It is known that the group you mention does not act geometrically on a CAT(0) cube complex. See for instance this answer for a possible argument, based on Lemma 16.12 in Wise's monograph *The structure of groups with a quasiconvex hierarchy*. I think you can adapt the proof of this lemma in order to prove the following statement:

**Proposition:** *Let $G$ be a group acting properly and cocompactly on a median metric space $(M,d)$ of finite rank. Assume that $G$ contains a finite-index subgroup $H \simeq \mathbb{Z}^n$, $n\geq 2$. Then $G$ acts properly and cocompactly on $(\mathbb{R}^n, \ell^1)$.*

**Sketch of proof.** As shown by Bowditch in *Some properties of median metric spaces*, there exists a CAT(0) metric $\sigma$ on $M$, and, if I understand the construction correctly, this metric satisfies the following properties: (1) any isometry of $(M,d)$ induces an isometry of $(M,\sigma)$; (2) the metrics $d$ and $\sigma$ are biLipschitz equivalent; (3) halfspaces of $M$ are $\sigma$-convex.

As a consequence, the flat torus theorem can be applied, and we find a $G$-invariant and $\sigma$-convex subspace $\Sigma \subset M$ which is $\sigma$-isometric to $\mathbb{R}^n$.

Now, we consider the structure of measured wallspace of $\Sigma$ induced by the walls of $M$. By $\sigma$-convexity of $\Sigma$ and of the walls, we must have $m$ families of parallel hyperplanes $\mathbb{R}^{n-1}$ in $\Sigma$. (Here, we ignore the collections of hyperplanes which lie in the neighborhood of a single hyperplane. As a consequence, $m \leq n$ since otherwise it would be possible to embed coarsely $\mathbb{R}^{n+1}$ into $\Sigma \simeq \mathbb{R}^n$.)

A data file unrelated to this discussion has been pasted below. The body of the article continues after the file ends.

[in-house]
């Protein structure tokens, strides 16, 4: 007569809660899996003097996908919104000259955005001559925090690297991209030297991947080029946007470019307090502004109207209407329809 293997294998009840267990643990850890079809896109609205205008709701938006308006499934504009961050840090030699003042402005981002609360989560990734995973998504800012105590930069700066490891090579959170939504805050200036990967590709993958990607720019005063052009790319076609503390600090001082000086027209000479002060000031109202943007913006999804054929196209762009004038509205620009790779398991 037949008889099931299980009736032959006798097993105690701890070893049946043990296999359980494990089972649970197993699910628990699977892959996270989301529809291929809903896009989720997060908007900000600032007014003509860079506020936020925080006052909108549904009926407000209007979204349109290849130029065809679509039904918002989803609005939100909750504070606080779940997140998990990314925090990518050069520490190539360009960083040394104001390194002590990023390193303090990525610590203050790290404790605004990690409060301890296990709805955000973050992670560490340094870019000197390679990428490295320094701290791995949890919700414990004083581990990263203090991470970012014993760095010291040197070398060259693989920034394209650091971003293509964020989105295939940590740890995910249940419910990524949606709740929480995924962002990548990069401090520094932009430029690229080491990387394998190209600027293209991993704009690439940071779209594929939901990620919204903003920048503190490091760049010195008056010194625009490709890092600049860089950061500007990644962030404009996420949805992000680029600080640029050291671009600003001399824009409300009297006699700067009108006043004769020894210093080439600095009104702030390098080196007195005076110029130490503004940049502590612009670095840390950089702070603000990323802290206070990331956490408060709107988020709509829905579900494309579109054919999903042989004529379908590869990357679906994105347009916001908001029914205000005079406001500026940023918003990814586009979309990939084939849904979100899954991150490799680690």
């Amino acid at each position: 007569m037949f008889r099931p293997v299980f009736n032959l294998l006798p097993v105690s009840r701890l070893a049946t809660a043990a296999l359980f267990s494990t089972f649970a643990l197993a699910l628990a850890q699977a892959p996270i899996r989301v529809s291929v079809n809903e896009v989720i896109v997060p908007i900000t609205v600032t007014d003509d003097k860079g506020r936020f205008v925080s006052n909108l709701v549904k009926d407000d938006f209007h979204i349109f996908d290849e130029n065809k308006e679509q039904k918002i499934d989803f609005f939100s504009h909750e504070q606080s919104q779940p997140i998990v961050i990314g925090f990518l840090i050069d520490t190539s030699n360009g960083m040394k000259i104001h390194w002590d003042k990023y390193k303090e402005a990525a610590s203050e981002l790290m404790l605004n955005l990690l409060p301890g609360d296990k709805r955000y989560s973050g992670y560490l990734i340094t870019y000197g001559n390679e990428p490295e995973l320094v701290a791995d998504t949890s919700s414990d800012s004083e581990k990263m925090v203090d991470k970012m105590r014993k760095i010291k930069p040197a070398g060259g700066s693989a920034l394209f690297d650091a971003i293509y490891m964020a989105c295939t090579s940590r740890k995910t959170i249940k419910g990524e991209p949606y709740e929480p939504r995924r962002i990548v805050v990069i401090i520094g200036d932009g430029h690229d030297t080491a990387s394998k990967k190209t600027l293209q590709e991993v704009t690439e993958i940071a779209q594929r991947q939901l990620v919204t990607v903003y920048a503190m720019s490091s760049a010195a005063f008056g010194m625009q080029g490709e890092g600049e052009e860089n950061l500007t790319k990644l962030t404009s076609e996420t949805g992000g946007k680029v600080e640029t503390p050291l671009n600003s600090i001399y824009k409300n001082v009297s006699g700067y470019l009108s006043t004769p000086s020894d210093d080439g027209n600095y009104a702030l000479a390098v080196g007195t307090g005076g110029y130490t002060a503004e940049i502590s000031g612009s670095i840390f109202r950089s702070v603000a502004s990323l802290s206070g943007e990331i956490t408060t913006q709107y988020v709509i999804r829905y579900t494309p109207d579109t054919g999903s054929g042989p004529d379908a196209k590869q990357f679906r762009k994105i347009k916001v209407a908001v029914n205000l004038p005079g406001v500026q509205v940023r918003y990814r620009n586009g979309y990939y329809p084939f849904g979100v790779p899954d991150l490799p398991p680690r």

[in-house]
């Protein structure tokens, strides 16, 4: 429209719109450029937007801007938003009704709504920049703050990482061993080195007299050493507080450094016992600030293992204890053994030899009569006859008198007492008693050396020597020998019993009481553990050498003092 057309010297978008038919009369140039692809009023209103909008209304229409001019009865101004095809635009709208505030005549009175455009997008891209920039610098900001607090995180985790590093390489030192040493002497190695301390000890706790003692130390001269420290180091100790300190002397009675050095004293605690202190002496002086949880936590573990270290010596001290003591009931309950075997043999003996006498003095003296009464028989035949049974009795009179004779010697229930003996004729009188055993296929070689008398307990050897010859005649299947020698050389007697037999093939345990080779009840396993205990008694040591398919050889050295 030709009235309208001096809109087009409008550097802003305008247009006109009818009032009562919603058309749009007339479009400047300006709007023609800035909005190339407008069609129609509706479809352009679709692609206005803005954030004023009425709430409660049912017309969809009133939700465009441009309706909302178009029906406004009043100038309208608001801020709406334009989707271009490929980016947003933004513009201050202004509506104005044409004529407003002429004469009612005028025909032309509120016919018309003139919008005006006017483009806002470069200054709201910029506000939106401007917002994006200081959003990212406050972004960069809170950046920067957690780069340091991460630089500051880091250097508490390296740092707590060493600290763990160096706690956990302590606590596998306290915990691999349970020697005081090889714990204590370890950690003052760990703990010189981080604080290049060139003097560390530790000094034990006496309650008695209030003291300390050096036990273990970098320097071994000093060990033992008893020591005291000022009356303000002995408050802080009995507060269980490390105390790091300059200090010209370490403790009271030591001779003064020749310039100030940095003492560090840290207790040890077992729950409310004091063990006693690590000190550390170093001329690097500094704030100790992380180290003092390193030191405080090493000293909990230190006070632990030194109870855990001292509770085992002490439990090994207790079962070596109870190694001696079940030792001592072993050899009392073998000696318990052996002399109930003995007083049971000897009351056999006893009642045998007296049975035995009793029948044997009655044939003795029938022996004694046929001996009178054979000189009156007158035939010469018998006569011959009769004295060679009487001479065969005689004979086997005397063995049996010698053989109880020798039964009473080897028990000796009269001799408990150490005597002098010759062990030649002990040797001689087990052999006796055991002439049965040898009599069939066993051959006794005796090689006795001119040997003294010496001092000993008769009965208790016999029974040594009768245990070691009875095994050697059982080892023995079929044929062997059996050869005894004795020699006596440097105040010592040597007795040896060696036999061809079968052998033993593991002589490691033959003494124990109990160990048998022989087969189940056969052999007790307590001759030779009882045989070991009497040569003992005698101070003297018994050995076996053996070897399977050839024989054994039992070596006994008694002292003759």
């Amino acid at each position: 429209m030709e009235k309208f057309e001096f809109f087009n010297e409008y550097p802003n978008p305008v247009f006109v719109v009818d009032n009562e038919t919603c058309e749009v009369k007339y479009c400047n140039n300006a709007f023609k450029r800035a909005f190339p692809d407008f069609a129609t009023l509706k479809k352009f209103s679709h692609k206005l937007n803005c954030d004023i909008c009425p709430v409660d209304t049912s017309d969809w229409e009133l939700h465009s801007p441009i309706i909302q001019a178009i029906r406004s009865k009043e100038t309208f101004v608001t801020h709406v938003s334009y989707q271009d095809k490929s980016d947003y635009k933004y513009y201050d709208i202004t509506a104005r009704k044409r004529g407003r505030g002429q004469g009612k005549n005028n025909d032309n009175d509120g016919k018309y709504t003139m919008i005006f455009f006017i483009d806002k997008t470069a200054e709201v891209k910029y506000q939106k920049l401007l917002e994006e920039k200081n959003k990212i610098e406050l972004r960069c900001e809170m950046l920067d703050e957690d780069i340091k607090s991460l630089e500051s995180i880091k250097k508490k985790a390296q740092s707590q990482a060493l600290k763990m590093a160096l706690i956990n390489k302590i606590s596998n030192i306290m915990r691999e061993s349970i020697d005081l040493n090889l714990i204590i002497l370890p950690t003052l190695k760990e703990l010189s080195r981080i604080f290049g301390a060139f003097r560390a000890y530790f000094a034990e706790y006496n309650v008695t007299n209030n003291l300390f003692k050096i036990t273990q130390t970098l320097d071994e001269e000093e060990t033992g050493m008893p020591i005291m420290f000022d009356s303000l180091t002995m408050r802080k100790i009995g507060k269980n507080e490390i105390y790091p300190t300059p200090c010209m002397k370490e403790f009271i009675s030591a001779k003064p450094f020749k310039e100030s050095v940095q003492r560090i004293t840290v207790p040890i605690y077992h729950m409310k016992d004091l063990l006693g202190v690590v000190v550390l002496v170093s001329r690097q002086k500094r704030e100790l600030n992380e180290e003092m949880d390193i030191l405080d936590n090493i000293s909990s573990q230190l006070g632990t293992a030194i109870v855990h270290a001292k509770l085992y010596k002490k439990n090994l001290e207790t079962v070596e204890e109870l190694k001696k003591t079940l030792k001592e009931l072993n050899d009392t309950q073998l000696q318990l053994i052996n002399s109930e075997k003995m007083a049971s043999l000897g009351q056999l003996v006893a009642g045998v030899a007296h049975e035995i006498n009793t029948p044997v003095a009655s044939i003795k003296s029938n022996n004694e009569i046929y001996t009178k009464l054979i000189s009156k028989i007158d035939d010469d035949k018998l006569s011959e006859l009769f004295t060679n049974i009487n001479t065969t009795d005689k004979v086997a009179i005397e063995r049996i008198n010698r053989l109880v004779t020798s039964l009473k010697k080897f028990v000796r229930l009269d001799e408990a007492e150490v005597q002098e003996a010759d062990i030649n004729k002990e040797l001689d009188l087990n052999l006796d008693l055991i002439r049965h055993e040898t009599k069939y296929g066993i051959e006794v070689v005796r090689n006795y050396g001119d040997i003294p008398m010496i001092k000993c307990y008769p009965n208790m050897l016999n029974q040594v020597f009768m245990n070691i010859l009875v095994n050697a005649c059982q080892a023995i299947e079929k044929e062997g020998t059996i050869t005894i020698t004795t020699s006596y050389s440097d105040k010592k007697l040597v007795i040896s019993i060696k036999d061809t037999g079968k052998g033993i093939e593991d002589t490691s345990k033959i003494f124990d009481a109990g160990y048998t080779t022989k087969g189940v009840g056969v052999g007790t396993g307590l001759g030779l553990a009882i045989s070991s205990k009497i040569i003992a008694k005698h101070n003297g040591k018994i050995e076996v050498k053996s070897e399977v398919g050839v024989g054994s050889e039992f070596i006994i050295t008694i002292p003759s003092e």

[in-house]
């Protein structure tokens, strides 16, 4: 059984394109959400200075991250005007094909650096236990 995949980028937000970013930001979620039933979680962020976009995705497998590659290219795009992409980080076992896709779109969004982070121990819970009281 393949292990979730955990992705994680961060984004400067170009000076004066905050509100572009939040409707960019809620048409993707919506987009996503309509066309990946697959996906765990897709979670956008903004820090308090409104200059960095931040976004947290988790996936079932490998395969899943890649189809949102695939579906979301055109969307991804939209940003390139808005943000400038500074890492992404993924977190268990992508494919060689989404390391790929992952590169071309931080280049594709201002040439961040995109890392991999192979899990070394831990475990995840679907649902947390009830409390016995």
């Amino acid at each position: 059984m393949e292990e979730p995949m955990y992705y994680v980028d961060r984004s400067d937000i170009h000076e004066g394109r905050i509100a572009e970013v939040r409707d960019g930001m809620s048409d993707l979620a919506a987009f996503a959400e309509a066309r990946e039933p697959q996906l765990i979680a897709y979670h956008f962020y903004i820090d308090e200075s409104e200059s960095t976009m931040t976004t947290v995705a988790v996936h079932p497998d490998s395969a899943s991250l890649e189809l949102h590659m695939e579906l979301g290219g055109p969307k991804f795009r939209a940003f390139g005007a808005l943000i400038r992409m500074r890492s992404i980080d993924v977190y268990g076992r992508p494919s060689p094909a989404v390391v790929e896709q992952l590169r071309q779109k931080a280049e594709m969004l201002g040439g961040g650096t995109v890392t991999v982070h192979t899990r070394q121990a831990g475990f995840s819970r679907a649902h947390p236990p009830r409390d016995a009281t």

Let $F$ denote the median space associated to the previous wallspace. Then $F$ decomposes as the $\ell^1$-product of $m$ (discrete or continuous) unbounded lines. Up to replacing discrete lines with continuous lines, we may suppose that $F$ is $(\mathbb{R}^m,\ell^1)$.

Notice that, because $G$ acts properly on $\Sigma$, necessarily it also acts properly on $F$. So we must have $m \geq n$. But we already know that $m \leq n$, so $m=n$.

So far, we have proved that $G$ acts properly on $(\mathbb{R}^n,\ell^1)$. As $G$ is virtually $\mathbb{Z}^n$, we conclude that $G$ acts geometrically on $(\mathbb{R}^n,\ell^1)$.
$\square$

In your specific example, the question is now: does $\mathbb{Z}^2 \rtimes \mathbb{Z}_6$ act geometrically on $(\mathbb{R}^2,\ell^1)$? The same argument as the one followed here works. A presentation of the group is
$$T=\langle a,b,c \mid a^2=b^2=c^2=(ab)^3=(bc)^3=(ac)^3=1 \rangle.$$
Notice that $\mathrm{Isom}(\mathbb{R}^2, \ell^1)= (\mathbb{R}\rtimes \mathbb{Z}_2)^2 \rtimes \mathbb{Z}_2$ does not contain elements of order three, so, for any action $T \curvearrowright (\mathbb{R}^2, \ell^1)$ by isometries, the elements $ab$, $bc$ and $ac$ must be trivial. Consequently, such an action must factorise through the quotient $T \twoheadrightarrow \mathbb{Z}_2$ sending all the generators to $1$. A fortiori, the action cannot be geometric (and even proper).

**Remark:** The argument above does not completely answer the question as the median metric space is supposed to have finite rank. I do not know what happens if the rank is infinite, but it seems reasonable to think that the same conclusion holds.